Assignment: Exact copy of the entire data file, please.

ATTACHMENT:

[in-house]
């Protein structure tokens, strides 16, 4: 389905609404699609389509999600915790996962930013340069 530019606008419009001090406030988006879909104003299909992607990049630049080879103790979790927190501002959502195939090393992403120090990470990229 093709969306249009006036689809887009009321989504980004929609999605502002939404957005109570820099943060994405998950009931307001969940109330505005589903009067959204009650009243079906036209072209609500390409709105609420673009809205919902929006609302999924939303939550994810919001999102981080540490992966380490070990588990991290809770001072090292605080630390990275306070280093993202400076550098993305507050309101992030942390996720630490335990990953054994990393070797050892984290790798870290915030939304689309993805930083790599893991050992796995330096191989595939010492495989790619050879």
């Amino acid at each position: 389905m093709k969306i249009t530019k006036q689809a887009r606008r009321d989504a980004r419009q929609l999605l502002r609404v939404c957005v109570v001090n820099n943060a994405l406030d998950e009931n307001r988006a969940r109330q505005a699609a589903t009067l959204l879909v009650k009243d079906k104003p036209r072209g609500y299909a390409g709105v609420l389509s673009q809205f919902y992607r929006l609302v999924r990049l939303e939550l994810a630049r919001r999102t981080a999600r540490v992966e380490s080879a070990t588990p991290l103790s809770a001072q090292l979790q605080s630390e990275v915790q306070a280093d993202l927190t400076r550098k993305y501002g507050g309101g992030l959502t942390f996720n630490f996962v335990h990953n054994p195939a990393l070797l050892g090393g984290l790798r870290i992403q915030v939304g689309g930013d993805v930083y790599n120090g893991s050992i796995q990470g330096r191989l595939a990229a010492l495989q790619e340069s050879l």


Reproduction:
[in-house]
């Protein structure tokens, strides 16, 4: 389905609404699609389509999600915790996962930013340069 530019606008419009001090406030988006879909104003299909992607990049630049080879103790979790927190501002959502195939090393992403120090990470990229 093709969306249009006036689809887009009321989504980004929609999605502002939404957005109570820099943060994405998950009931307001969940109330505005589903009067959204009650009243079906036209072209609500390409709105609420673009809205919902929006609302999924939303939550994810919001999102981080540490992966380490070990588990991290809770001072090292605080630390990275306070280093993202400076550098993305507050309101992030942390996720630490335990990953054994990393070797050892984290790798870290915030939304689309993805930083790599893991050992796995330096191989595939010492495989790619050879």
């Amino acid at each position: 389905m093709k969306i249009t530019k006036q689809a887009r606008r009321d989504a980004r419009q929609l999605l502002r609404v939404c957005v109570v001090n820099n943060a994405l406030d998950e009931n307001r988006a969940r109330q505005a699609a589903t009067l959204l879909v009650k009243d079906k104003p036209r072209g609500y299909a390409g709105v609420l389509s673009q809205f919902y992607r929006l609302v999924r990049l939303e939550l994810a630049r919001r999102t981080a999600r540490v992966e380490s080879a070990t588990p991290l103790s809770a001072q090292l979790q605080s630390e990275v915790q306070a280093d993202l927190t400076r550098k993305y501002g507050g309101g992030l959502t942390f996720n630490f996962v335990h990953n054994p195939a990393l070797l050892g090393g984290l790798r870290i992403q915030v939304g689309g930013d993805v930083y790599n120090g893991s050992i796995q990470g330096r191989l595939a990229a010492l495989q790619e340069s050879l």